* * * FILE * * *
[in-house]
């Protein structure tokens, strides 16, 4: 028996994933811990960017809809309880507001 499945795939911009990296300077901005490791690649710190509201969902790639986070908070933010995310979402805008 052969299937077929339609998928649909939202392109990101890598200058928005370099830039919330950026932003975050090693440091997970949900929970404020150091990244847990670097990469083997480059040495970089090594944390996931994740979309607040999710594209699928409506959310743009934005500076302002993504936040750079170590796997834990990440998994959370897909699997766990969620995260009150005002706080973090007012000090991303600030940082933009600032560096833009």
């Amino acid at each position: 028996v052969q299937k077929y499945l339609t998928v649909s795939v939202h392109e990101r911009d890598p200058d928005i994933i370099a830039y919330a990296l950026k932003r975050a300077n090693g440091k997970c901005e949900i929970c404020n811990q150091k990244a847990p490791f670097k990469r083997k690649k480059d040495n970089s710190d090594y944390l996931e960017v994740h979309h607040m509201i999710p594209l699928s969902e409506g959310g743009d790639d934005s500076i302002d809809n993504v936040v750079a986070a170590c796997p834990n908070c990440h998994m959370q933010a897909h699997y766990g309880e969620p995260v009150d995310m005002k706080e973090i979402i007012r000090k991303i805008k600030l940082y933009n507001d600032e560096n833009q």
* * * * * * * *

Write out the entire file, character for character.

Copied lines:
[in-house]
């Protein structure tokens, strides 16, 4: 028996994933811990960017809809309880507001 499945795939911009990296300077901005490791690649710190509201969902790639986070908070933010995310979402805008 052969299937077929339609998928649909939202392109990101890598200058928005370099830039919330950026932003975050090693440091997970949900929970404020150091990244847990670097990469083997480059040495970089090594944390996931994740979309607040999710594209699928409506959310743009934005500076302002993504936040750079170590796997834990990440998994959370897909699997766990969620995260009150005002706080973090007012000090991303600030940082933009600032560096833009």
């Amino acid at each position: 028996v052969q299937k077929y499945l339609t998928v649909s795939v939202h392109e990101r911009d890598p200058d928005i994933i370099a830039y919330a990296l950026k932003r975050a300077n090693g440091k997970c901005e949900i929970c404020n811990q150091k990244a847990p490791f670097k990469r083997k690649k480059d040495n970089s710190d090594y944390l996931e960017v994740h979309h607040m509201i999710p594209l699928s969902e409506g959310g743009d790639d934005s500076i302002d809809n993504v936040v750079a986070a170590c796997p834990n908070c990440h998994m959370q933010a897909h699997y766990g309880e969620p995260v009150d995310m005002k706080e973090i979402i007012r000090k991303i805008k600030l940082y933009n507001d600032e560096n833009q």